Other techniques he reviewed included vibrating devices, pinching, cryospray, talking, allowing patients to play video games or watch a DVD. Breastfeeding or suckling helps reduce pain in infants, as well as skin to skin contact. Dr Dyer also added that he tickled little kids sometimes to distract them from the injection, and even blowing bubbles can help distract younger children. You just need to take time and be creative to find what works, he said, and need to come up with what you need for individual patients.
In addition to reducing pain, Dr Dyer discussed ways to reduce scarring in children. Pediatric patients, he said, in many cases scar worse than adults. Because children are more fearful, anxious, move a lot, and have shorter attention spans, they are harder to work on than adults, he said. This makes providers want to perform a procedure faster and cut corners. The simple procedure is perfect for pediatric patients, he added.
According to Dr Dyer, children have a higher incidence of track marks, scar spreading, spitting of deep stitches, and increased risk of dehiscence. Something that always happens, particularly to new residents, he said, is they will draw and cut their island, and very often have a flow. They will turn around and when they look back the opening is huge and the ellipse they drew is now gapped out, he stated. The reason this happen is because the skin of children is super stretchy, said Dr Dyer. The elasticity pulls on the stitches due to the skin trying to remodel and respond to the tension, he added.
It is important to counsel patients on the possibility of scars stretching and try to prevent it, he said. Obtaining the best initial scar as possible is the best way to prevent this, he said, although there is no good method and it can happen with any child. He reiterated the importance of both planning and educating patients about this risk.
Due to skin elasticity in children, the excision can be smaller, said Dr Dyer. Providers do not need to use the 3:1 ratio on children unless the area requires its. This prevents scars from spreading and becoming longer in the future.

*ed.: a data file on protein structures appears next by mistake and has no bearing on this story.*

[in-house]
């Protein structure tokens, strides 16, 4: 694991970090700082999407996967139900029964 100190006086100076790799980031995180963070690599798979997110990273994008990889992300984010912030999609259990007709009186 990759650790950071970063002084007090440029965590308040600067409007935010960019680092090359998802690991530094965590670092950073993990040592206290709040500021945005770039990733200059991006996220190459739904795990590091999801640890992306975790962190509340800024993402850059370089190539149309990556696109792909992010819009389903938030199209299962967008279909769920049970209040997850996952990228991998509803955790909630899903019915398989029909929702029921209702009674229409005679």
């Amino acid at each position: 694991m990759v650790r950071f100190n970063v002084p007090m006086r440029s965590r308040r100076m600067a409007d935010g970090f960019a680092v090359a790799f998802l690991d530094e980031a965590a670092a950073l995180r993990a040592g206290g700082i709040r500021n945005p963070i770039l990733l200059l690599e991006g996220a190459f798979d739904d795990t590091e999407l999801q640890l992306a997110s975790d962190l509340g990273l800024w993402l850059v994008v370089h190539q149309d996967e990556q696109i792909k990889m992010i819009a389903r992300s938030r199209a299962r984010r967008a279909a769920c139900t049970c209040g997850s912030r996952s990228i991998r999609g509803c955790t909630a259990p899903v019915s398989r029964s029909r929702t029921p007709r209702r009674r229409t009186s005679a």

In addition, he recommended thinking about closures in children in 3 layers. The deeper the layer, the more the sutures will help to reduce or remove the tension from the wound edge, which will help prevent spreading, he said. Dr Dyer also reviewed sutures for the location of the procedure and recommended running stitch for closing, visible running subcutiler for extremities or visible areas, and interrupted for face, hands and feet. He does not recommend closing punch biopsies on children because some of the worst track marks he has seen were from punch biopsy closures. He does apply a gel foam in the punch biopsy site.
He also recommended thinking about doing excisions in stages. For example, nevi, birthmarks, or areas where a small scar is best, can be removed at different times, he added. Stage 2 should be performed 4 to 6 weeks after stage 1 to ensure the best outcomes.
Pursestring sutures are helpful for closing round defects in children and work better, he said, recommending providers at least think about using these sutures as one way to stage excisions. He recommended using a good, bulkly, colorful dressing. It makes the patient happy because they can show it off to their friends and protects the wound. He stressed the importance of immobilizing the area for as long as possible and to do whatever it takes to slow the patient down, such as using braces. The ideal amount of down time he recommended was 6 weeks.
In patients with dehiscence, which will happen with children, Dr Dyer recommended letting it heal then revise the scar.
He concluded his presentation by reviewing the importance of aggressive education, restricting the patient’s movement while healing, and using bulky dressing to prevent dehiscence, as well as reminded providers to apply badges to any stuffed friends the patient brought with them.
Dyer J. Pediatric procedural pearls: How to handle those challenging little people. Presented at: 2019 Fall Society of Dermatology Physician Assistants Conference; November 22, 2019; Scottsdale, AZ.